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Raiders report card: A’s and B’s in overtime victory

DENVER — How the Raiders performed in a 22-16 overtime win over the Broncos on Sunday at Empower Field at Mile High:

Offense: B

Far too many early penalties keeps this from being an A, but you can’t argue with a 35-yard touchdown pass from Derek Carr to Davante Adams to win the game in overtime. Carr completed 23 of 37 for 307 yards and two scores to Adams, who caught seven passes for 141 yards. Josh Jacobs again showed well against the vaunted Denver defense, totaling 109 yards on 24 carries. The Raiders gained 407 yards. Seven players caught passes from Carr, including Mack Hollins (five for 52) and Jacobs (five for 51). The Raiders played without starting left tackle Kolton Miller (abdomen, shoulder), who was replaced by Jermaine Eluemunor.

Defense: B

It was the Maxx Crosby show for the Raiders, as the Pro Bowl edge rusher did a little bit of everything. He finished with six tackles, two sacks, three quarterback hits, a forced fumble and even blocked a field-goal attempt. Elevated from the practice squad Saturday, cornerback Tyler Hall accounted for three tackles (one for loss), along with a sack and quarterback hit. The Raiders held Denver to six second-half points. Russell Wilson completed 24 of 31 for 247 yards, and the Broncos managed 94 rushing yards. Andrew Billings had a team-high seven tackles.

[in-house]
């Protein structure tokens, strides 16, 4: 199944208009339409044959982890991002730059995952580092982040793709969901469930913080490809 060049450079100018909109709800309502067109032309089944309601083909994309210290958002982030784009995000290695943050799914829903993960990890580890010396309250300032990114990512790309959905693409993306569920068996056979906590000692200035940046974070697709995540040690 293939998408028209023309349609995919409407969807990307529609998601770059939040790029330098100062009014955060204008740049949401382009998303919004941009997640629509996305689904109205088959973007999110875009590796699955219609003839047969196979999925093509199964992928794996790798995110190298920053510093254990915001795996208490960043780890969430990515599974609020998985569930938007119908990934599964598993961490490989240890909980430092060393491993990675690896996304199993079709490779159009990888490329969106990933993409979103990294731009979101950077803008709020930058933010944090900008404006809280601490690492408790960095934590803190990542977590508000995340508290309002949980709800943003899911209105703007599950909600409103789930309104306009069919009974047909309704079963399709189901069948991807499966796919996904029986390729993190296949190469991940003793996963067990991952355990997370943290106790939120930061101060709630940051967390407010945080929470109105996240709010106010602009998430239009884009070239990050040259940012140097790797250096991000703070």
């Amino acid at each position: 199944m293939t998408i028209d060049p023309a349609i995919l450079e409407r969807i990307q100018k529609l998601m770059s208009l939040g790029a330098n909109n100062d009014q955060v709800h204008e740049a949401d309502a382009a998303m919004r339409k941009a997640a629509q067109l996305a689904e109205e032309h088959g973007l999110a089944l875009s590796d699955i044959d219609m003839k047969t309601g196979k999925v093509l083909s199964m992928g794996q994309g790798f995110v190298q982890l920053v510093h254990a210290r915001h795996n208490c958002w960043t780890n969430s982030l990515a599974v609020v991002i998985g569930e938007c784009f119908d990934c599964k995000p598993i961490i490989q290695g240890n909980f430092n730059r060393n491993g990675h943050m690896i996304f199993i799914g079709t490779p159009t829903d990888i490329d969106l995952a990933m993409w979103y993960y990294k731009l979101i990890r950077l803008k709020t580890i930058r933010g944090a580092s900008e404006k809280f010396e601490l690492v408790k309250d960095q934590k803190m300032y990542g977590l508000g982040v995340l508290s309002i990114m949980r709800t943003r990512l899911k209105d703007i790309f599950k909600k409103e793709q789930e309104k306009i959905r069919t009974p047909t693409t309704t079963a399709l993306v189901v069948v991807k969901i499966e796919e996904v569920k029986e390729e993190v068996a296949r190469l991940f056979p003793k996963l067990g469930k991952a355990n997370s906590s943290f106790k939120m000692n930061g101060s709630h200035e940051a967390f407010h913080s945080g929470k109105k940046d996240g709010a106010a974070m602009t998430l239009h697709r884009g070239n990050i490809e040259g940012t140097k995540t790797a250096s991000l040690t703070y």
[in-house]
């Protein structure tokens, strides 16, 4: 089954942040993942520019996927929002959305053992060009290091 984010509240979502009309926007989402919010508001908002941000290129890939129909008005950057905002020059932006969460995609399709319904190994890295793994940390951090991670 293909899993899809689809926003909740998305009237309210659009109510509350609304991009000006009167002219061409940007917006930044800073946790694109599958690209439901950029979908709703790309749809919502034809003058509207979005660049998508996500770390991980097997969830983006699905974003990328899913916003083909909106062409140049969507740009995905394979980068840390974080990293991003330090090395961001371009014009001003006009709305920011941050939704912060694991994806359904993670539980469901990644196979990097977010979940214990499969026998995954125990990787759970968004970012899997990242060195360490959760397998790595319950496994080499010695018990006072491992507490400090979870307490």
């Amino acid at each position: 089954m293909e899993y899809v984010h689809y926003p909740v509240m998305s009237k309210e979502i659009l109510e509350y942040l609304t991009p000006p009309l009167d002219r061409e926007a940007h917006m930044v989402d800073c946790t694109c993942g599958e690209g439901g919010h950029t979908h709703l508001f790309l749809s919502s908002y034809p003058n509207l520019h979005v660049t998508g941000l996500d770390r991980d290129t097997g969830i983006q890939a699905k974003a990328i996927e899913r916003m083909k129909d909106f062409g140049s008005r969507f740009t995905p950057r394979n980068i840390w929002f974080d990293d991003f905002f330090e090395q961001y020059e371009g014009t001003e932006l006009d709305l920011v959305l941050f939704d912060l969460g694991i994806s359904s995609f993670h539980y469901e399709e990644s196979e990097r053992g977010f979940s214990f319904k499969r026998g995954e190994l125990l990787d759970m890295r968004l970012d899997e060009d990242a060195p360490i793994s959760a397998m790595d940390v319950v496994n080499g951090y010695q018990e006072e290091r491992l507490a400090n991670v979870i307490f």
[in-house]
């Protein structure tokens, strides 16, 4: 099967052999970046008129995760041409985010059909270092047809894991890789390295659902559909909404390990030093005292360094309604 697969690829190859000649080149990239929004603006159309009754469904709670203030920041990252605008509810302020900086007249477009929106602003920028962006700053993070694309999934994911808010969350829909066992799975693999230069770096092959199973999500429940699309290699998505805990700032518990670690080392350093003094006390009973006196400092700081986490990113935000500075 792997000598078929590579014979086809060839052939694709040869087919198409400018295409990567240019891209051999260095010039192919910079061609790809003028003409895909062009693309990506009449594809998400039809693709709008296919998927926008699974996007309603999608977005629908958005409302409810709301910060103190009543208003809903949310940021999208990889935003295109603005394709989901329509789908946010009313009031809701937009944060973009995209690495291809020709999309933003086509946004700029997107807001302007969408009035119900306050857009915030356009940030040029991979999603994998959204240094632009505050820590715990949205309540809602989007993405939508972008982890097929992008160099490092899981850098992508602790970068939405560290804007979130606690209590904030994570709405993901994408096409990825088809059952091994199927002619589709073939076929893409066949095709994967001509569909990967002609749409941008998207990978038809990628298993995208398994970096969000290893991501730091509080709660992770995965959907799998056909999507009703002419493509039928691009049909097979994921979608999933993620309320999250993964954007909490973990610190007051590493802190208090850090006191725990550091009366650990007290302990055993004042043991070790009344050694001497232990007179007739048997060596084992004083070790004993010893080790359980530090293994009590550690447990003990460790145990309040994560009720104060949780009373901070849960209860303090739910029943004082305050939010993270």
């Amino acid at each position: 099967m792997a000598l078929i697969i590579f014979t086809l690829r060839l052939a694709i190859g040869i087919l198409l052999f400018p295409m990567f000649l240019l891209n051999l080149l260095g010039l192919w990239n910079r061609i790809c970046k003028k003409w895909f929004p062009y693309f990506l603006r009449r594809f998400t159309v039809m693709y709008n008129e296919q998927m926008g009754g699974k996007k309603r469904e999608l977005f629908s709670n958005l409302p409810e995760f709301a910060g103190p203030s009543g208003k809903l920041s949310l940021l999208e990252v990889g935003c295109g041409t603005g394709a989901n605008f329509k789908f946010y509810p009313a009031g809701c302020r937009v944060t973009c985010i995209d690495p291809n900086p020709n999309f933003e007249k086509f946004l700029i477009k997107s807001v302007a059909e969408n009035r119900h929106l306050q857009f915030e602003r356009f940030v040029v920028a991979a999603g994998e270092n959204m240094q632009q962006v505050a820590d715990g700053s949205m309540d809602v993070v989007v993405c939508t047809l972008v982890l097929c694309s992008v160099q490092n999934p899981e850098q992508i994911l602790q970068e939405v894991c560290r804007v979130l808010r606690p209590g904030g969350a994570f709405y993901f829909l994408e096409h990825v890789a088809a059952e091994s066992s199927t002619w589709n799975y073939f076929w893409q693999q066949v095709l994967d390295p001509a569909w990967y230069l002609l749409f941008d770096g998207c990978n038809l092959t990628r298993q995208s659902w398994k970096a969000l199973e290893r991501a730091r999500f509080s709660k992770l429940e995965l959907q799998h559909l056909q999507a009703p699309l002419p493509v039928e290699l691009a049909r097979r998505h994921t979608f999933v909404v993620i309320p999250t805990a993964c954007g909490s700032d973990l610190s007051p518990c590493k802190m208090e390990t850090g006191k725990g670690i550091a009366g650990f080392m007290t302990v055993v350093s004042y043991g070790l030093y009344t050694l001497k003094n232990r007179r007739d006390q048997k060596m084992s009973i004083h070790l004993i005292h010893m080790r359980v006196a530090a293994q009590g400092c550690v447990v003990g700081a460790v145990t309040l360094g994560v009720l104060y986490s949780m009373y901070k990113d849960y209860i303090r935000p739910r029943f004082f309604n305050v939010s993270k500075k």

Special teams: A-

A blocked field goal from Crosby. AJ Cole averaged 46.8 yards on four punts, once pinning Denver inside its 10-yard line. And field goals of 52, 57 and 25 yards from Daniel Carlson. But a streak also ended for the Pro Bowl kicker. Carlson had made 41 straight attempts — three off tying the NFL’s all-time record — when he missed from 46 yards in the second quarter. Weird note: All three of Crosby’s three career blocked kicks have come against the Broncos.

Coaching: B

The team that admittedly lacked energy in recent weeks had more than enough Sunday, hurting itself with penalties and yet overcoming them to win its first one-score game of the season. Josh McDaniels and his staff were by far the better side after intermission, and his play-calling in overtime allowed Carr to air things out and eventually win the team’s third game.

Ed Graney Las Vegas Review-Journal

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